A lot can happen in twenty years. One generation grows old and a new one grows up, often feeling the same angst in new circumstances. At times we vow never to end up like our parents, but how much of our fate is simply cyclical? Don Owens seems to be asking this and more in his 1984 drama, Unfinished Business.
It’s been nearly two decades since nobody waved goodbye to Peter Marks as he lit out on the highway hoping to escape his troubles. We pick up with his daughter Izzie (Isabelle Mejias) living with her mother Julie in early 80s Toronto. Peter is still in the picture, only he and Julie have long-since divorced. Izzie has spent the last few years as a latchkey kid with her mother working long hours at the radio station and seeing fer father only at the occasional lunch . Feeling a lack of direction with final exams just around the corner, she soon finds a cause in young mechanic Jessie (Peter Spence) who introduces her to the burgeoning anti-nuclear movement.
Soon Izzie has run away from home, changed her look, and begins marching with her newfound community at protest rallies targeting weapons manufacturer Gelstar Industries, one of which results in her arrest. Now increasingly estranged from her family and her old friendships fraying at the seams, Izzie’s new direction is put to the ultimate test when she discovers her compatriots employing tactics which could put far more lives at risk than the weapons they’re fighting against.
The movie is a far different animal than it’s predecessor, sporting a bigger budget, cast and colour photography this time around. The sequel is a solid update to the themes of teenage angst and alienation presented in the original. The stakes are now higher with the scope expanded to include potential nuclear annihilation during the cold war. One can’t help but draw parallels between the passionate activism seen in the film and the currently ongoing demonstrations at Burnaby Mountain against the Trans Mountain pipeline. Same drive, new problems.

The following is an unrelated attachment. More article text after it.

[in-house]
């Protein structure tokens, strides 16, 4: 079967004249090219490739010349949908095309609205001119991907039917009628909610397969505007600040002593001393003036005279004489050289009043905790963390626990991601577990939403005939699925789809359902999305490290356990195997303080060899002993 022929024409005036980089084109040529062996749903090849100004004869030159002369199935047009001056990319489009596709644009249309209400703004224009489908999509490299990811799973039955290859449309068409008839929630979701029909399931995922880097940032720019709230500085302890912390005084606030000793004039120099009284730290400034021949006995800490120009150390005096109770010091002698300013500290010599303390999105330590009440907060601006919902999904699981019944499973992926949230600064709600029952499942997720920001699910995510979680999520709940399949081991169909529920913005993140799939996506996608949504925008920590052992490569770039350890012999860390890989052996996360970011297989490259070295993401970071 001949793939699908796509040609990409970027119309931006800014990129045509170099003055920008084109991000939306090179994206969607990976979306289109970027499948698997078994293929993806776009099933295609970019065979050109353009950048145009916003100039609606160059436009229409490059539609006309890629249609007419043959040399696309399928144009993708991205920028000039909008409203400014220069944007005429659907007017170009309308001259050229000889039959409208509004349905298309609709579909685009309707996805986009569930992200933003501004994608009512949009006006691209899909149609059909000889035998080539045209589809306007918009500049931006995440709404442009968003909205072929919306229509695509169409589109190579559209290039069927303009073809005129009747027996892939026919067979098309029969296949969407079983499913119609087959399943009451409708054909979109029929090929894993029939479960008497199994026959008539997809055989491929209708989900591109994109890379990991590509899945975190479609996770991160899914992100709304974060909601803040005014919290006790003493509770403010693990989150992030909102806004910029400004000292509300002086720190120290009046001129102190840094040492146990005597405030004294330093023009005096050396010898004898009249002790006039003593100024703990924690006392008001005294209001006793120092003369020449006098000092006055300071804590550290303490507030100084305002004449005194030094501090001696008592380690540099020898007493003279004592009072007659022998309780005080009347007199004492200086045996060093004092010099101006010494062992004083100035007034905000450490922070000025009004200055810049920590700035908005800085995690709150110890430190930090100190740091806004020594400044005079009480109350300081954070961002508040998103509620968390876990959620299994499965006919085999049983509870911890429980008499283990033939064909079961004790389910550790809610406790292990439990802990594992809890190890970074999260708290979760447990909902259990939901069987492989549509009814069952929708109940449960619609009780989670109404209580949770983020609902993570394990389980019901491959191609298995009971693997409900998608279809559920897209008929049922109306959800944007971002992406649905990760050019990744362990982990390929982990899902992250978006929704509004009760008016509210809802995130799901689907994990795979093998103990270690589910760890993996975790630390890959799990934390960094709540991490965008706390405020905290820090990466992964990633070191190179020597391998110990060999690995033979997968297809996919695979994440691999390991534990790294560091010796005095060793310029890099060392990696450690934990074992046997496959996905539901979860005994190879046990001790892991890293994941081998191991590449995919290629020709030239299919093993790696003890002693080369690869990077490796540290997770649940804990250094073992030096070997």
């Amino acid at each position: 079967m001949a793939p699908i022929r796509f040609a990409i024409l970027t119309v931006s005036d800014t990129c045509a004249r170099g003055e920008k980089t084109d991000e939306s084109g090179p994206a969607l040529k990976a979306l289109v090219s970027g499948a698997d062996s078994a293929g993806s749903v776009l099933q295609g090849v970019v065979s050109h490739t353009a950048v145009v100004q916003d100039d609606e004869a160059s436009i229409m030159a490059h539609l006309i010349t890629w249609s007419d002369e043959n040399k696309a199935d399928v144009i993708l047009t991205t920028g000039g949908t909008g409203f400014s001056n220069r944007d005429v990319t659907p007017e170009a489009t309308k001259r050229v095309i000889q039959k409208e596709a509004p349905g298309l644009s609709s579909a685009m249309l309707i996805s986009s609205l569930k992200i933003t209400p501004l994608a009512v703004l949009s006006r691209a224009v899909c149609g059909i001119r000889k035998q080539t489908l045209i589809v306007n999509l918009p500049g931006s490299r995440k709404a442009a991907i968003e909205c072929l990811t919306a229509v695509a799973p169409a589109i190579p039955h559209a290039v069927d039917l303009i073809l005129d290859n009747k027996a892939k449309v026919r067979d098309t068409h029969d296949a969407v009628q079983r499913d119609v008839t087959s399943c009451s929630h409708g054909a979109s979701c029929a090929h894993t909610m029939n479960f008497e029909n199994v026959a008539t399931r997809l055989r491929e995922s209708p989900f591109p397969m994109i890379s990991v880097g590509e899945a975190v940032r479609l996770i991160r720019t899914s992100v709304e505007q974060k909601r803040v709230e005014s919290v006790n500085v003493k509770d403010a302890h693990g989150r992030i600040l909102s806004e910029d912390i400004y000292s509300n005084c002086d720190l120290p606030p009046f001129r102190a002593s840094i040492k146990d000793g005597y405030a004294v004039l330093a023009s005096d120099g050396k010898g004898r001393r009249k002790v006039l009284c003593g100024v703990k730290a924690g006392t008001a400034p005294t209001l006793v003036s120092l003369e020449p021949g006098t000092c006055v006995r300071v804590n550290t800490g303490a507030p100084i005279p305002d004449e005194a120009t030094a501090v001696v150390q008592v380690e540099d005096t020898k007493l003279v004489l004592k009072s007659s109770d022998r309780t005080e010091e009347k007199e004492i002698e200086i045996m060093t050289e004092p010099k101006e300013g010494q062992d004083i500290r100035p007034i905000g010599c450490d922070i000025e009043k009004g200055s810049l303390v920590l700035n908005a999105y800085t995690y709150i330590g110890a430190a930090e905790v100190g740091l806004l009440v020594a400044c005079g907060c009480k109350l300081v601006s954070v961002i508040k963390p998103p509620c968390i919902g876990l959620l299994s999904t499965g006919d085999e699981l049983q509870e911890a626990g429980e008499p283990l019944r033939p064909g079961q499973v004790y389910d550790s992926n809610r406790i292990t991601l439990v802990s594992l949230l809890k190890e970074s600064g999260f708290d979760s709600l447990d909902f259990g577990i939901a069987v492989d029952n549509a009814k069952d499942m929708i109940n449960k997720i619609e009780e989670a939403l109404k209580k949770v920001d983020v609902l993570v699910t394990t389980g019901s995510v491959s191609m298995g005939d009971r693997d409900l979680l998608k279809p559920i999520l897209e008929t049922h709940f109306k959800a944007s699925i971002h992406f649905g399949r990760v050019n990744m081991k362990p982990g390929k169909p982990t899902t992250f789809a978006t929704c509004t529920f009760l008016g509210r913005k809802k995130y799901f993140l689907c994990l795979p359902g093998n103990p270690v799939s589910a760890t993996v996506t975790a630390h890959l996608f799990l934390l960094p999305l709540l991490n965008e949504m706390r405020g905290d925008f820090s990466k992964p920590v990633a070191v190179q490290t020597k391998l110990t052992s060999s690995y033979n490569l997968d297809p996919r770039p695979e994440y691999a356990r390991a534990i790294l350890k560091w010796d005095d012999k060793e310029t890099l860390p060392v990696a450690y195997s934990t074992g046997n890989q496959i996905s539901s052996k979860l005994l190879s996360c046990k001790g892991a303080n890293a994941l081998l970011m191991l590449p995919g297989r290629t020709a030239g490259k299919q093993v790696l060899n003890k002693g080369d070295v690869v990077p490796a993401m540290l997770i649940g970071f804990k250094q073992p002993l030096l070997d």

While this all gives the film some juicy themes to chew on, the dated execution is dripping in 80s excess, often to the story’s detriment. The film is peppered with impromptu music breaks (Parachute Club features heavily here with their new wave hit “Rise Up”) and even a clothes-shopping montage which rolls the eyes more than it pleases them.
Luckily, the performances from the cast are mostly top notch with Isabelle Mejias injecting compelling pathos into her leading role. She is relatable without ever devolving into stereotype and with a strong turn from Peter Spence as boyfriend Jessie, this onscreen duo leaves an impression on the audience that John Hughes would be proud of. Peter Kastner and Julie Biggs provide strong support as the life-weary parents whose lives didn’t turn out quite as planned. Peter has since married into a new family after the divorce and settled into a 9-5 routine directing commercials. His youthful persona is still there, but he was long-since outgrown his old dreams. Julie almost seems a shell of her former self now juggling life as a career woman and single mother.
The last act finds our protagonist in a similar place as her father in the last movie. It seems that even as times and places change, some archetypes remain the same. While this reviewer wishes that the director had kept the proceedings a little more character-focused (Seriously, what’s Parachute club doing here??), Unfinished Business is a surprisingly robust echo of the story that proceeded it that works just as well on it’s own as it does as a sequel.
Next Week: HOLLYWOOD’S CANADA-Suzannah and the Mounties